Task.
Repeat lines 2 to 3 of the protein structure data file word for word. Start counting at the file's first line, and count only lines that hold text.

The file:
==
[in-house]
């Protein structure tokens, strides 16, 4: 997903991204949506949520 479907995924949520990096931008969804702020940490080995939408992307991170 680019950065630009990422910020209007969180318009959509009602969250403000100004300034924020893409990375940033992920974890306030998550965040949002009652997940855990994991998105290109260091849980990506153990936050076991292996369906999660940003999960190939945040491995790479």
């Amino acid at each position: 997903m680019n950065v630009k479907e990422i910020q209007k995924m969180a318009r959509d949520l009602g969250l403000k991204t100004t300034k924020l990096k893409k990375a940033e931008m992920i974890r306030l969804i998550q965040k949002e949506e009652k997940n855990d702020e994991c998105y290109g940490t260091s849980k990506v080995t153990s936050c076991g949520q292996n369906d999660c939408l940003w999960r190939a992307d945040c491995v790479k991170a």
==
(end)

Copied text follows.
């Protein structure tokens, strides 16, 4: 997903991204949506949520 479907995924949520990096931008969804702020940490080995939408992307991170 680019950065630009990422910020209007969180318009959509009602969250403000100004300034924020893409990375940033992920974890306030998550965040949002009652997940855990994991998105290109260091849980990506153990936050076991292996369906999660940003999960190939945040491995790479």
């Amino acid at each position: 997903m680019n950065v630009k479907e990422i910020q209007k995924m969180a318009r959509d949520l009602g969250l403000k991204t100004t300034k924020l990096k893409k990375a940033e931008m992920i974890r306030l969804i998550q965040k949002e949506e009652k997940n855990d702020e994991c998105y290109g940490t260091s849980k990506v080995t153990s936050c076991g949520q292996n369906d999660c939408l940003w999960r190939a992307d945040c491995v790479k991170a």